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How Many Of These Cities Can You Identify Using Only Their Transit Stops?

Can you “Guess The City” with nothing more than bus stops and train stations?

image via "Guess The City" screen capture (Portland, OR)

I can still remember the city bus route that took me home every day after high school (good ol’ B-84) and, if hard pressed, could probably rattle off at least 60% of the stops it made along the way. Public transportation is unique in its ability to bring people together while easily letting them explore the contours of their shared metropolis. There’s something about public transit that sticks with you, and helps define your very understanding of what makes a community tick. Spend enough time on mass transit and it becomes impossible to separate your time on the rails or roads from your sense of the city as a whole.

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Nepal Makes Public Transport Safer for Women by Getting Rid of Men

A company has introduced a line of women-only buses.

A Nepalese women rickshaw driver. Photo by Flickr user Sirensongs.

According to a World Bank study, one in four women in Nepal have experienced some kind of inappropriate touching while riding public transportation. Women comprise at least a third of all riders in the country, but many of them feel anxiety and fear commuting in public buses. And women in Nepal have been campaigning passionately to end sexual harassment and make public transportation, as well as other public domains, safer for women – in the meantime, however, one private company has offered them an alternative: women-only buses.

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Every weekday, well over 5 million people ride the subway in New York. It's an amazingly well-connected system, but it still isn't a perfect experience, and a design student at the School of Visual Arts decided to take on the challenge of imagining 100 ways the subway could be better. Each day, he posts a new idea on Tumblr—from more readable signs, to padded walls to reduce the squeal of metal as the train rounds corners, to bike racks.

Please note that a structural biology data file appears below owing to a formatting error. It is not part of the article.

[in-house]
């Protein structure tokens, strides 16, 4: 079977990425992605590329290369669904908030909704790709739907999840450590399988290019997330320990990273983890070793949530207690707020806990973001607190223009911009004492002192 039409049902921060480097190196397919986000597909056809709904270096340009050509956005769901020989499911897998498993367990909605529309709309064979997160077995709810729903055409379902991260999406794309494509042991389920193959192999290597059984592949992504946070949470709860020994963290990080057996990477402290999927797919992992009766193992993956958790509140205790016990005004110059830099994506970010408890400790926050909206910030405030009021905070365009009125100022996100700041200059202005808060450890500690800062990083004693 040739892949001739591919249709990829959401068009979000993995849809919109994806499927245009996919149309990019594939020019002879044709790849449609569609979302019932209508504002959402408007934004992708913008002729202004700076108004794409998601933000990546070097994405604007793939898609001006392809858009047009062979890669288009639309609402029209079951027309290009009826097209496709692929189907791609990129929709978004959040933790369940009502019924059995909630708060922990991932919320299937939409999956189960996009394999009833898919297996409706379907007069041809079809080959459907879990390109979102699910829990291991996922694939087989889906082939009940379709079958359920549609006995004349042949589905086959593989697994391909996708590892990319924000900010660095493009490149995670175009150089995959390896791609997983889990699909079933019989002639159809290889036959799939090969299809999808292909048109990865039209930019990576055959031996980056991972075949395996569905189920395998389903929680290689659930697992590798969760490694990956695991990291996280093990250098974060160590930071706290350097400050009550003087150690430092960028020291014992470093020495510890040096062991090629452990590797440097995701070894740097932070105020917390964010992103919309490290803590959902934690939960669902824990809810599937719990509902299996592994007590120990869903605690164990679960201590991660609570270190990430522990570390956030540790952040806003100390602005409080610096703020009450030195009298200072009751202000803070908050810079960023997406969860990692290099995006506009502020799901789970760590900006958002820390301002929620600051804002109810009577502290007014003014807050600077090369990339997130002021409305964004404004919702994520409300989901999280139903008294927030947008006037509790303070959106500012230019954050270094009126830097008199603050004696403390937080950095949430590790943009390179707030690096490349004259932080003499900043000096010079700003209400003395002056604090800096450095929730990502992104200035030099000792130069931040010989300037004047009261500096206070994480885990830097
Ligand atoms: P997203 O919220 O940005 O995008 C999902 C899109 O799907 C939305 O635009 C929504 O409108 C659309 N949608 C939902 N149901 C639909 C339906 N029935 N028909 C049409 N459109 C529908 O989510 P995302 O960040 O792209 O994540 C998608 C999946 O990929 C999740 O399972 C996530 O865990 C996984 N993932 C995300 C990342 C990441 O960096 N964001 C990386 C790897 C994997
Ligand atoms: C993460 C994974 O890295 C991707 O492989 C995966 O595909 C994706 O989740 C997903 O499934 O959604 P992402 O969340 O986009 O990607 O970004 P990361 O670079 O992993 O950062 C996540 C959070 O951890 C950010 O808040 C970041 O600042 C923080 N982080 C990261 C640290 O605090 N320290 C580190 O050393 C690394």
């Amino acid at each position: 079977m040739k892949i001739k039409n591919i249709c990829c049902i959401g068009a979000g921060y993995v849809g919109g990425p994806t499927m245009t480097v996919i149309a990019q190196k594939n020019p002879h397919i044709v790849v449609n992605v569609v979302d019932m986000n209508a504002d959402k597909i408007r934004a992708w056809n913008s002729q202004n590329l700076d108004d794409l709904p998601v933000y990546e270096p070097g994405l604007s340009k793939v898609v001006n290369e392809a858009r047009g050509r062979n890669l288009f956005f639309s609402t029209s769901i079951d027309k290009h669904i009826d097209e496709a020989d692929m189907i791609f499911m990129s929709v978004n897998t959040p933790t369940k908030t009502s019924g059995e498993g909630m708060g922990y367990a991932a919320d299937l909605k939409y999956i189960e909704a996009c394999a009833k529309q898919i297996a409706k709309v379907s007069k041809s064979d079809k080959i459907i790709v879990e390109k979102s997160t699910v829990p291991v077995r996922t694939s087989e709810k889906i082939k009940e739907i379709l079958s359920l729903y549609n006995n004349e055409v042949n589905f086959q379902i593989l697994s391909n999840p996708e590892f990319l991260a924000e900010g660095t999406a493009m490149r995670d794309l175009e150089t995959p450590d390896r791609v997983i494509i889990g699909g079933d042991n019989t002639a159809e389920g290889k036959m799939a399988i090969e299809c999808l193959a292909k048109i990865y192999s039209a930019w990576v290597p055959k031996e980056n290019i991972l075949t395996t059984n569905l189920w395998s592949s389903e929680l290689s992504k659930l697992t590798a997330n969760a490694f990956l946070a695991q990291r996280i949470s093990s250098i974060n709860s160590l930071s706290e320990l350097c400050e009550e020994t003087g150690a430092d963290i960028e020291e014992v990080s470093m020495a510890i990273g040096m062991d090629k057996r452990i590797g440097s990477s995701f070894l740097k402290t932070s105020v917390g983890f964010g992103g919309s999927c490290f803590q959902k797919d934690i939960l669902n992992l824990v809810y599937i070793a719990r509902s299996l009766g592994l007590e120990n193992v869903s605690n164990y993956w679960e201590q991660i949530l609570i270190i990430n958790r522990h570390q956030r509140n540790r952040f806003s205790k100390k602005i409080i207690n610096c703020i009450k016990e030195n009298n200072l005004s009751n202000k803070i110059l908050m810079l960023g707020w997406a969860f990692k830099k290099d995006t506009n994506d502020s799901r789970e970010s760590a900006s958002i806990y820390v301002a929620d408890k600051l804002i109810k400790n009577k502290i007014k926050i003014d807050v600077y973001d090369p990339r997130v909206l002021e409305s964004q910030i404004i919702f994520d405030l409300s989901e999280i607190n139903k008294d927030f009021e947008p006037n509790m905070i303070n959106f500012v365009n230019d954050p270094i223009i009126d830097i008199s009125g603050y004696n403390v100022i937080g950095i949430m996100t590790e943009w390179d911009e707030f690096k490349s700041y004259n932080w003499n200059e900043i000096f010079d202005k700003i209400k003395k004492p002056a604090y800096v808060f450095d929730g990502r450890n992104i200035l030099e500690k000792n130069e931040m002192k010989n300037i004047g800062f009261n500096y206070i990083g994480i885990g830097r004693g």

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By: Alex Goldmark

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This is What a New Jersey Transit Terminal Looks Like Six Months After Sandy

By: Kate Hinds This post also appears on Transportation Nation. The 106-year-old Hoboken Terminal—a nationally significant transit hub...

By: Kate Hinds

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Wish your city had better public transit? Here's one way to help get your neighbors on board as fellow advocates: build a temporary, fake train station to give a real-life demonstration of what a bigger system might look like. Last week in Miami, a group of students from Florida Atlantic ran the Purple Line project, a pop-up "train station" near unused tracks.

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